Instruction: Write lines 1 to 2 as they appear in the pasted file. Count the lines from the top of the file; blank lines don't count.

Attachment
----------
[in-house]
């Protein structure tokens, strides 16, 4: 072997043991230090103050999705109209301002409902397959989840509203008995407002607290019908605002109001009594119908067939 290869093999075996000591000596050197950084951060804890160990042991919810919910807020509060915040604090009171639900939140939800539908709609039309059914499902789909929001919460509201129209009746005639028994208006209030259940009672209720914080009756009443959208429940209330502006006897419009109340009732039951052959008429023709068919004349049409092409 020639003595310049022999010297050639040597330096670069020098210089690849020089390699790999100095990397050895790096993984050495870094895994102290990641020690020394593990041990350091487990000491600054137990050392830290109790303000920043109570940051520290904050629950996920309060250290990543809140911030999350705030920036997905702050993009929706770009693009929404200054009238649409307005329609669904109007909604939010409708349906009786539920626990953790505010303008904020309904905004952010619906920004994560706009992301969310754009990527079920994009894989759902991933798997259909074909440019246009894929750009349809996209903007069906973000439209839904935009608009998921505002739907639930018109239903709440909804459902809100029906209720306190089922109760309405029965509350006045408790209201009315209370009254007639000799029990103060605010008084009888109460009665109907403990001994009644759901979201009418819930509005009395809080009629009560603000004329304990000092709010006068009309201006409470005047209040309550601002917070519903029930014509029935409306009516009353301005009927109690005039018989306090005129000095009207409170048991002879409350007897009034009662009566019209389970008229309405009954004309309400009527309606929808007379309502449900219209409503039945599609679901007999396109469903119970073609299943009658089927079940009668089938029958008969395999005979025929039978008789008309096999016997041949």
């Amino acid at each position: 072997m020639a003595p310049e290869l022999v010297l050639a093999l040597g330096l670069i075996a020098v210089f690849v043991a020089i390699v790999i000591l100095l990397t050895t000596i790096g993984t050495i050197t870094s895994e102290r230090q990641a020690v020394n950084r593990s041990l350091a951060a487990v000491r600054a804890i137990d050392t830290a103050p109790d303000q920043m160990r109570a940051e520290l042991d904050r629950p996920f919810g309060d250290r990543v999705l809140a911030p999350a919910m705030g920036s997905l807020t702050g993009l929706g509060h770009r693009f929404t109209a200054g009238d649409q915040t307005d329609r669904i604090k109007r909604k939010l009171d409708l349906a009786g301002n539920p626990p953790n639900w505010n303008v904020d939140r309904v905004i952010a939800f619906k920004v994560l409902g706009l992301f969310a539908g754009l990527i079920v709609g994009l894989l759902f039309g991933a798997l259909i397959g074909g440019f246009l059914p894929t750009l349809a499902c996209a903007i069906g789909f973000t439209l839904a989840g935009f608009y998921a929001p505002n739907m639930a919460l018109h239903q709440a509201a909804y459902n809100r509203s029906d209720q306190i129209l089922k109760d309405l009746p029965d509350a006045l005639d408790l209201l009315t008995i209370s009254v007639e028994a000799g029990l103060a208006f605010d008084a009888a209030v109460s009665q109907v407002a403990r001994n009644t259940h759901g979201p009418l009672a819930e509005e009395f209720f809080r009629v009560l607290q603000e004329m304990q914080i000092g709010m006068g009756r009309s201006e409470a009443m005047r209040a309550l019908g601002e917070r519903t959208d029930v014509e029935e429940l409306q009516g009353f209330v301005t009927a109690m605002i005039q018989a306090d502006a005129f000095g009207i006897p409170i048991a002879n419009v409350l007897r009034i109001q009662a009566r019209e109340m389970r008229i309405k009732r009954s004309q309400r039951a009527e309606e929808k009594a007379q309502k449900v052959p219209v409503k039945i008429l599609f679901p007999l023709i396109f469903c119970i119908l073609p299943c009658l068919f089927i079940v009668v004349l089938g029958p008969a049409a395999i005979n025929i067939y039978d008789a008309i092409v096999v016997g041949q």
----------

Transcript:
[in-house]
């Protein structure tokens, strides 16, 4: 072997043991230090103050999705109209301002409902397959989840509203008995407002607290019908605002109001009594119908067939 290869093999075996000591000596050197950084951060804890160990042991919810919910807020509060915040604090009171639900939140939800539908709609039309059914499902789909929001919460509201129209009746005639028994208006209030259940009672209720914080009756009443959208429940209330502006006897419009109340009732039951052959008429023709068919004349049409092409 020639003595310049022999010297050639040597330096670069020098210089690849020089390699790999100095990397050895790096993984050495870094895994102290990641020690020394593990041990350091487990000491600054137990050392830290109790303000920043109570940051520290904050629950996920309060250290990543809140911030999350705030920036997905702050993009929706770009693009929404200054009238649409307005329609669904109007909604939010409708349906009786539920626990953790505010303008904020309904905004952010619906920004994560706009992301969310754009990527079920994009894989759902991933798997259909074909440019246009894929750009349809996209903007069906973000439209839904935009608009998921505002739907639930018109239903709440909804459902809100029906209720306190089922109760309405029965509350006045408790209201009315209370009254007639000799029990103060605010008084009888109460009665109907403990001994009644759901979201009418819930509005009395809080009629009560603000004329304990000092709010006068009309201006409470005047209040309550601002917070519903029930014509029935409306009516009353301005009927109690005039018989306090005129000095009207409170048991002879409350007897009034009662009566019209389970008229309405009954004309309400009527309606929808007379309502449900219209409503039945599609679901007999396109469903119970073609299943009658089927079940009668089938029958008969395999005979025929039978008789008309096999016997041949």